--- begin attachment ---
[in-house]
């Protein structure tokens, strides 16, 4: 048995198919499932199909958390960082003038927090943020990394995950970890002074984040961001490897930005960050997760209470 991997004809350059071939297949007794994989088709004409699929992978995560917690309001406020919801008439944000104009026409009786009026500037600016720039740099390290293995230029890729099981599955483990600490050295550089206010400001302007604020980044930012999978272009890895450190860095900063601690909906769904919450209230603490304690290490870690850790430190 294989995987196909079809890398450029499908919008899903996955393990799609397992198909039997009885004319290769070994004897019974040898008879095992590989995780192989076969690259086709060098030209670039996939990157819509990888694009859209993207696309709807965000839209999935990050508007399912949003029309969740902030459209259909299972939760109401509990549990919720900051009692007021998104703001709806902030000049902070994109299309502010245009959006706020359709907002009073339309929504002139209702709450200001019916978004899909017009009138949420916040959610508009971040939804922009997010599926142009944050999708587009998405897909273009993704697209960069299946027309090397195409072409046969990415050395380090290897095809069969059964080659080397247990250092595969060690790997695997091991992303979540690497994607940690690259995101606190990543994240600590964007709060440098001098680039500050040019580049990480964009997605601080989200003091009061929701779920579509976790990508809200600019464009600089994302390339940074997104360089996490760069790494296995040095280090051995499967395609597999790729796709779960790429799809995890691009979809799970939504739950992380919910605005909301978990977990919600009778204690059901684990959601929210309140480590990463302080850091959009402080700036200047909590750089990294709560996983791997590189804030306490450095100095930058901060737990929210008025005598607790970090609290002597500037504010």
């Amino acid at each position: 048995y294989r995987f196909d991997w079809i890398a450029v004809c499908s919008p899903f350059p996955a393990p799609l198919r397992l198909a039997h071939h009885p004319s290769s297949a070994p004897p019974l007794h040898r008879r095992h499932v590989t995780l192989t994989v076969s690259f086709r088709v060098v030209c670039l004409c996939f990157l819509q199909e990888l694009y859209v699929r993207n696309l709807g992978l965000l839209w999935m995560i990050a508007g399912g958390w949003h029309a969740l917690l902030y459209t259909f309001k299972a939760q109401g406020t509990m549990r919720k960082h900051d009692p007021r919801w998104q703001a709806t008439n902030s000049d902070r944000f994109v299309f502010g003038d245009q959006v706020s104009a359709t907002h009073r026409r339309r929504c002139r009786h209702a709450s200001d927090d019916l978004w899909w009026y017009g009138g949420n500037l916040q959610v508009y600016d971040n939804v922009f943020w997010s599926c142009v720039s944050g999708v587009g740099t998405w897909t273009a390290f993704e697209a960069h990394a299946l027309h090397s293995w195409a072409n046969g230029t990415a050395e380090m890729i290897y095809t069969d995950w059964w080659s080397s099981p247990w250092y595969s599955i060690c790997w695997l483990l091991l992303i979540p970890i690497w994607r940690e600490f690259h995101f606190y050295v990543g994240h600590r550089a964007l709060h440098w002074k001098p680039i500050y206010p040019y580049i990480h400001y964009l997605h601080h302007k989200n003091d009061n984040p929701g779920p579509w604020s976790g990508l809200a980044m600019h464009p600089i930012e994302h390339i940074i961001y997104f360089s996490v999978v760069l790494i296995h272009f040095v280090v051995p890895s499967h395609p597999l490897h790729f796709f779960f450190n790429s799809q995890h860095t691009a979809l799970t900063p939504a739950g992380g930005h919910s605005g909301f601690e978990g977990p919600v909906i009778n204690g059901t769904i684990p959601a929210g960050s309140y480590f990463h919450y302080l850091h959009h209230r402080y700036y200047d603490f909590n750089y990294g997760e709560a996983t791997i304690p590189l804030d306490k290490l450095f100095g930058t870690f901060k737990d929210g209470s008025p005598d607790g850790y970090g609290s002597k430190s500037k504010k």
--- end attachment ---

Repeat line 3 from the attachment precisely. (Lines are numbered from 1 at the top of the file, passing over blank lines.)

């Amino acid at each position: 048995y294989r995987f196909d991997w079809i890398a450029v004809c499908s919008p899903f350059p996955a393990p799609l198919r397992l198909a039997h071939h009885p004319s290769s297949a070994p004897p019974l007794h040898r008879r095992h499932v590989t995780l192989t994989v076969s690259f086709r088709v060098v030209c670039l004409c996939f990157l819509q199909e990888l694009y859209v699929r993207n696309l709807g992978l965000l839209w999935m995560i990050a508007g399912g958390w949003h029309a969740l917690l902030y459209t259909f309001k299972a939760q109401g406020t509990m549990r919720k960082h900051d009692p007021r919801w998104q703001a709806t008439n902030s000049d902070r944000f994109v299309f502010g003038d245009q959006v706020s104009a359709t907002h009073r026409r339309r929504c002139r009786h209702a709450s200001d927090d019916l978004w899909w009026y017009g009138g949420n500037l916040q959610v508009y600016d971040n939804v922009f943020w997010s599926c142009v720039s944050g999708v587009g740099t998405w897909t273009a390290f993704e697209a960069h990394a299946l027309h090397s293995w195409a072409n046969g230029t990415a050395e380090m890729i290897y095809t069969d995950w059964w080659s080397s099981p247990w250092y595969s599955i060690c790997w695997l483990l091991l992303i979540p970890i690497w994607r940690e600490f690259h995101f606190y050295v990543g994240h600590r550089a964007l709060h440098w002074k001098p680039i500050y206010p040019y580049i990480h400001y964009l997605h601080h302007k989200n003091d009061n984040p929701g779920p579509w604020s976790g990508l809200a980044m600019h464009p600089i930012e994302h390339i940074i961001y997104f360089s996490v999978v760069l790494i296995h272009f040095v280090v051995p890895s499967h395609p597999l490897h790729f796709f779960f450190n790429s799809q995890h860095t691009a979809l799970t900063p939504a739950g992380g930005h919910s605005g909301f601690e978990g977990p919600v909906i009778n204690g059901t769904i684990p959601a929210g960050s309140y480590f990463h919450y302080l850091h959009h209230r402080y700036y200047d603490f909590n750089y990294g997760e709560a996983t791997i304690p590189l804030d306490k290490l450095f100095g930058t870690f901060k737990d929210g209470s008025p005598d607790g850790y970090g609290s002597k430190s500037k504010k």